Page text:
Politics: September 2006 Archives
If you're voting in the New York Democratic primary today, and still undecided on Hillary Clinton versus Jonathan Tasini, just choose based on your beliefs:
I realize he has little chance to defeat her, but a big turnout for Tasini would certainly help put some fear into her plans to win elections by moving ever rightward.
Gay City News has two good articles on Tasini:
From the endorsement:
On a shoestring campaign, Tasini has raised critical questionsmost prominently about this nations disastrous policy in Iraq. Not incidentally, he is also a supporter of same-sex marriage.
Clinton has ducked fair dialogue on where she stands on the most pressing foreign policy question facing the nation. Just because she can get away with it does not make it the right thing to do. Clinton has also bobbed and weaved this year on gay rights. Activists have pressed her on her opposition to gay marriageand come away disappointed that did not even speak out on the dignity of gay families on the Senate floor when Congress debated the ugly Marriage Protection Amendment.
Note that I'm not saying the gay issue overrides all. I think the fact that both of New York's senators voted for the Iraq War, when the overwhelming majority of their constituents were opposed to it (and millions demonstrated on the streets), should be enough reason to get rid of both as soon as possible. The Democratic primary is really our only chance to have a say in this.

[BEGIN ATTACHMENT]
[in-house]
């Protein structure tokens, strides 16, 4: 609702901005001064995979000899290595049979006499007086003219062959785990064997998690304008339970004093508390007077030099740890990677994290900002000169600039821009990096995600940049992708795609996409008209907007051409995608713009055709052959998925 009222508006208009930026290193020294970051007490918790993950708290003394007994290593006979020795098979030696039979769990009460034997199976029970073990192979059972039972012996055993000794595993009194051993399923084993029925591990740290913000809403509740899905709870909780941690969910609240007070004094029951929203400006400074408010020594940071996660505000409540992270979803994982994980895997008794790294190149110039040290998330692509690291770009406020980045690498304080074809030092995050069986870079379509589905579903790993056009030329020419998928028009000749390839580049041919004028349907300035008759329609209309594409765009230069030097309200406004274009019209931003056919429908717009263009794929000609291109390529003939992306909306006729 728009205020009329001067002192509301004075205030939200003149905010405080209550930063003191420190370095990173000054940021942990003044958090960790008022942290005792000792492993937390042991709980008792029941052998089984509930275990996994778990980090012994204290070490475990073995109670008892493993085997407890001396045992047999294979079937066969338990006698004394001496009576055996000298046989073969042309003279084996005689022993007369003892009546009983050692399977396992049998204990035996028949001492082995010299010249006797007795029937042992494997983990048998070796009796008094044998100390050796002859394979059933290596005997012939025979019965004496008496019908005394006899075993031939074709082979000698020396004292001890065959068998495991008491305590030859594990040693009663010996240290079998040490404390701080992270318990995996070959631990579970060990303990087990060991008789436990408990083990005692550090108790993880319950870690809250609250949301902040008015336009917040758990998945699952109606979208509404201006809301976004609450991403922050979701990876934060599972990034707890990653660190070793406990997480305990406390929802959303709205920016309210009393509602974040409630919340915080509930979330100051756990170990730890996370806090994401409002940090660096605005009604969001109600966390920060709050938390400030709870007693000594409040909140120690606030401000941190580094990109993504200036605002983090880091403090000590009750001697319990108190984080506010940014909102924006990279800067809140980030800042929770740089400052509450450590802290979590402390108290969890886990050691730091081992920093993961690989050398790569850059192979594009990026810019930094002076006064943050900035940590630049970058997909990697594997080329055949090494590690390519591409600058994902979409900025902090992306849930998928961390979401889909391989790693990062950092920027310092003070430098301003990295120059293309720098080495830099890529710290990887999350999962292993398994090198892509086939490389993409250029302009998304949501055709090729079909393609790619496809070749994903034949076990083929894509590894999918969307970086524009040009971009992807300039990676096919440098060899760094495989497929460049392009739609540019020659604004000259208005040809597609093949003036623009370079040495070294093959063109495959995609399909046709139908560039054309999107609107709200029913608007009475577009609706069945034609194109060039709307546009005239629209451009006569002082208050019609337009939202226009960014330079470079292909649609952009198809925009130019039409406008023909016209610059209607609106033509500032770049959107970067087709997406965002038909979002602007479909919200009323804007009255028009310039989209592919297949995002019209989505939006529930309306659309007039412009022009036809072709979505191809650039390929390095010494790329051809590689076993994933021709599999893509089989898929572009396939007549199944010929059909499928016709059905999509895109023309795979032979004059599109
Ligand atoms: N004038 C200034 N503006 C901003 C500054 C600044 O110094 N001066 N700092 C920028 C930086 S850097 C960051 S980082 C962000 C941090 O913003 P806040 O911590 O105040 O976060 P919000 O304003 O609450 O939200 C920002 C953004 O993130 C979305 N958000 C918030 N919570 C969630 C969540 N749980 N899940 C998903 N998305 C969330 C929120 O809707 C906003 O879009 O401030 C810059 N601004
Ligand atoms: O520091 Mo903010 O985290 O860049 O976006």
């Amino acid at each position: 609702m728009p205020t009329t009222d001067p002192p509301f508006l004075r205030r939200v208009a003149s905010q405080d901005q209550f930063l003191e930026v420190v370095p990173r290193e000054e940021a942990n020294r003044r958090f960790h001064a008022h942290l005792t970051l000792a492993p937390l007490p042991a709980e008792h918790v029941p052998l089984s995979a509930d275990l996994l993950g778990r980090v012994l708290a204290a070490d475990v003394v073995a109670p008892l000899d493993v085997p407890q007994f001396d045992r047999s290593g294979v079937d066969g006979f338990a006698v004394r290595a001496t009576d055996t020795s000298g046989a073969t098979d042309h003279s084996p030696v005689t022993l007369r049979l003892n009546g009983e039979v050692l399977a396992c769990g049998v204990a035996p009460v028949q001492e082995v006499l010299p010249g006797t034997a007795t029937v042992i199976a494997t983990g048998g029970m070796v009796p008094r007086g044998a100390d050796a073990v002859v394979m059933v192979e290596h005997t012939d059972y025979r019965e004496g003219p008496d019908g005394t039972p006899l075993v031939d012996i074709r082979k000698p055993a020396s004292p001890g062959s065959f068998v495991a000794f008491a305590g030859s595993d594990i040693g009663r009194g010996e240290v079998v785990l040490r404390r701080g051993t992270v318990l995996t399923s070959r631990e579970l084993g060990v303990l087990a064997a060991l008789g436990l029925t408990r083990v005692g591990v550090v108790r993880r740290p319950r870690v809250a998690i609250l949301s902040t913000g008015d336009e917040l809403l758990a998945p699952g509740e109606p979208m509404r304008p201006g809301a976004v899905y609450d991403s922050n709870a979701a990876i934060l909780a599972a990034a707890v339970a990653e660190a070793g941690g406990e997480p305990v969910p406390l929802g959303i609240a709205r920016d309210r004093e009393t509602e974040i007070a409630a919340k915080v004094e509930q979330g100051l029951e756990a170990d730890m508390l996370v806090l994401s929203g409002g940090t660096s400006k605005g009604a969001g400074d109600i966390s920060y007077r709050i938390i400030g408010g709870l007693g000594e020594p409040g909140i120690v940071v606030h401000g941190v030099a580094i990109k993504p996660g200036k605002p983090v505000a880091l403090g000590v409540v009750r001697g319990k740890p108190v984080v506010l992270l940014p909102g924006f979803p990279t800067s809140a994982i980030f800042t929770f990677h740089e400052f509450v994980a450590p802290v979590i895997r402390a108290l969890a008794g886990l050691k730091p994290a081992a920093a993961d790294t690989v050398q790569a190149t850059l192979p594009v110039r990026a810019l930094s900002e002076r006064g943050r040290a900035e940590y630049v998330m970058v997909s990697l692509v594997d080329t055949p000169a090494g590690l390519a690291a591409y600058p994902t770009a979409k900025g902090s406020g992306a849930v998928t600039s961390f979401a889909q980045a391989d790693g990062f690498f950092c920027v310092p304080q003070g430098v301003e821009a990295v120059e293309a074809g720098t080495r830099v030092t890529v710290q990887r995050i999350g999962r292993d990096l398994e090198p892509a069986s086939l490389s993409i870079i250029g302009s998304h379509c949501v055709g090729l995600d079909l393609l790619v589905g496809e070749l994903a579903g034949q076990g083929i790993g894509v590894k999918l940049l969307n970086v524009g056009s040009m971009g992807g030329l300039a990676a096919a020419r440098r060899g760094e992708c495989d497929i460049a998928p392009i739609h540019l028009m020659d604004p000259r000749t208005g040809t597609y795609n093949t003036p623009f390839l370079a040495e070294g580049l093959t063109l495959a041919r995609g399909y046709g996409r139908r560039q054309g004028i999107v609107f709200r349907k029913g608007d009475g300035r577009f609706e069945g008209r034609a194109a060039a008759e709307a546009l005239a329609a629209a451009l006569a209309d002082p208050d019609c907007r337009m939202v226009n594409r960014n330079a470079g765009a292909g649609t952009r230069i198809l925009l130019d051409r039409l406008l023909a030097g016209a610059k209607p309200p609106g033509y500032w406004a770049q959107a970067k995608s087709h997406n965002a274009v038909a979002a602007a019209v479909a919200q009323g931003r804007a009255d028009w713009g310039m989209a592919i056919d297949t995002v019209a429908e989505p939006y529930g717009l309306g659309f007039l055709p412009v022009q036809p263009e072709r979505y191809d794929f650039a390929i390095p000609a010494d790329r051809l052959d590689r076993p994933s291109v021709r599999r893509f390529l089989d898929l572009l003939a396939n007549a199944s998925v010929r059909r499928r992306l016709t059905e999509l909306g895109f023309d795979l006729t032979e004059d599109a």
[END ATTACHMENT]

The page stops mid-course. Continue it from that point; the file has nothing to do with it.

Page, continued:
Have you noticed that Tasini button over on the right of this page? Here is a reminder of why it's there:
An unexploded bomblet from a cluster bomb marked by the UN in a field near the village of El Maalliye in southern Lebanon. (AP) [source]
The Senate on Wednesday rejected a move by Democrats to stop the Pentagon from using cluster bombs near civilian targets and to cut off sales unless purchasers abide by the same rules.
On a 70-30 vote, the Senate defeated an amendment to a Pentagon budget bill to block use of the deadly munitions near populated areas. The vote came after the State Department announced last month that it is investigating whether Israel misused American-made cluster bombs in civilian areas of Lebanon.
Unexploded cluster bombs anti-personnel weapons that spray bomblets over a wide area litter homes, gardens and highways in south Lebanon after Israel's 34-day war with Hezbollah militants.
Sens. Dianne Feinstein, D-Calif., and Patrick Leahy, D-Vt., have long sought to keep cluster bombs from being used near concentrated areas of civilians. They say that as many as 40 percent of the munitions fail to detonate on impact they can still can explode later leaving innocent civilians and children vulnerable to injury or death long after hostilities have ceased.
Relief organizations and the United Nations Mine Action Coordination Center reported finding evidence that Israel used three types of U.S.-made cluster bombs during the war with Hezbollah militants. Israel also manufactures its own cluster munitions."For too long, innocent civilians, not enemy combatants, have suffered the majority of casualties from cluster munitions," Leahy said. "The recent experience in Lebanon is only the latest example of the appalling human toll of injury and death. Strict rules of engagement are long overdue."
The New York Democratic Party primary is this Tuesday. Don't forget to vote!
Related: Daniel Millstone at Daily Gotham on cluster bombs in Lebanon.